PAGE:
Methods for Data Collection: Obtaining Criminal Information
CJ216-03 Computers, Technology, and Criminal Justice Information Systems Professor Stephen Cogger
January 28, 2012
Most people have been pulled over by a police officer at least once in their lives. It may have been for a simple license check, insurance check, or running a stop sign. In most cases an identification check of the driver is needed, as is the case with the Uncle Bob scenario. This paper will discuss the methods of which an officer uses to gather data on Uncle Bob. Communication Methods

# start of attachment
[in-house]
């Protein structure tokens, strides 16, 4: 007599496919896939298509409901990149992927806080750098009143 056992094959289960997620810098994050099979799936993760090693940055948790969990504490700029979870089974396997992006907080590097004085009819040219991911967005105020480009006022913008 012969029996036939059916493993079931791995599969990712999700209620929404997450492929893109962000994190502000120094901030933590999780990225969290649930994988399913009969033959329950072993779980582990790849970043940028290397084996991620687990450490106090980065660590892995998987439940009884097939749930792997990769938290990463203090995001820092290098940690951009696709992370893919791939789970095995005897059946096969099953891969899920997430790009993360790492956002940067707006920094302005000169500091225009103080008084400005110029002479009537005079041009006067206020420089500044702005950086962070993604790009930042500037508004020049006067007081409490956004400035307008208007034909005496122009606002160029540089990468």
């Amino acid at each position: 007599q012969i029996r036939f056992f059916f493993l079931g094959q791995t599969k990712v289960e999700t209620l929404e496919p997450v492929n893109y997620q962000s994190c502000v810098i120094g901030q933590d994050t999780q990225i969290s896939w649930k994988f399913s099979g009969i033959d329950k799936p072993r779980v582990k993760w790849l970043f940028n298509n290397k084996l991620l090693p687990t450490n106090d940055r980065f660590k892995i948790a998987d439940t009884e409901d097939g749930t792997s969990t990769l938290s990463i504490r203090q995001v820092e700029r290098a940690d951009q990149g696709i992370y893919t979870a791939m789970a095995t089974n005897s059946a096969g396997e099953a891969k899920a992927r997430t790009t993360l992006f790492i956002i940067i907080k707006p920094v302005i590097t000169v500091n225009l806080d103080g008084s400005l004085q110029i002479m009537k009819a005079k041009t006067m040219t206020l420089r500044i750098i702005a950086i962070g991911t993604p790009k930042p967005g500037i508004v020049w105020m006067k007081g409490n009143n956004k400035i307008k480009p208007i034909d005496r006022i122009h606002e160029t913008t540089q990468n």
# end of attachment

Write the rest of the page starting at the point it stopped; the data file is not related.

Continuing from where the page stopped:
Uncle Bob is from California he was stopped for speeding in Miami Florida and then was arrested. The Florida police department knows his name, birth date, height, and weight. They also know the dates of his offenses, trial, and punishment. Throughout history technology has changed the way of communication. A police officer’s primary source of information came from the people who lived in the community, or in the beat they walked (Foster, R. E. (2005). A Brief History of Police Technology. Police technology (p.112). Upper Saddle River, NJ: Pearson/Prentice Hall). Nowadays agencies use technology to gather information on a person by way of radio, computers, and record automation. Fingerprint technology is another way for communicating data and this form of communication displays tactical and strategic values of information in law enforcement. Mobile wireless fingerprint capture devices can be used in the field during traffic stops or at crime scenes to determine in a matter of minutes whether or not an individual is wanted or has outstanding warrants (Foster, 2005). Any one of the devices could have been used in Uncle Bob’s case and this is possibly one of the ways the officer found information from California that was useful and aided in the arrest. As mentioned earlier record automation is a technology used to gather...